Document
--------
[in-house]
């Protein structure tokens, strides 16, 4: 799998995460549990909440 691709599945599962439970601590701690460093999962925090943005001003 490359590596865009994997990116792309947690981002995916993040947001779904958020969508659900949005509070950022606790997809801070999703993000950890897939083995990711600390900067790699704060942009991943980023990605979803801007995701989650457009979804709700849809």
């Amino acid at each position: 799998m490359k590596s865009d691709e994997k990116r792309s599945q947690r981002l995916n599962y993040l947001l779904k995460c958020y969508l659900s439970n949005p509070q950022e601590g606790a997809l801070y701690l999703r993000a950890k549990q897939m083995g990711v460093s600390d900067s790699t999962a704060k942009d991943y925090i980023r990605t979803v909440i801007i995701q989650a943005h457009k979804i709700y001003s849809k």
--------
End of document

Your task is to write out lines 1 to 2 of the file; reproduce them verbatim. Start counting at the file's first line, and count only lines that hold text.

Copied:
[in-house]
């Protein structure tokens, strides 16, 4: 799998995460549990909440 691709599945599962439970601590701690460093999962925090943005001003 490359590596865009994997990116792309947690981002995916993040947001779904958020969508659900949005509070950022606790997809801070999703993000950890897939083995990711600390900067790699704060942009991943980023990605979803801007995701989650457009979804709700849809």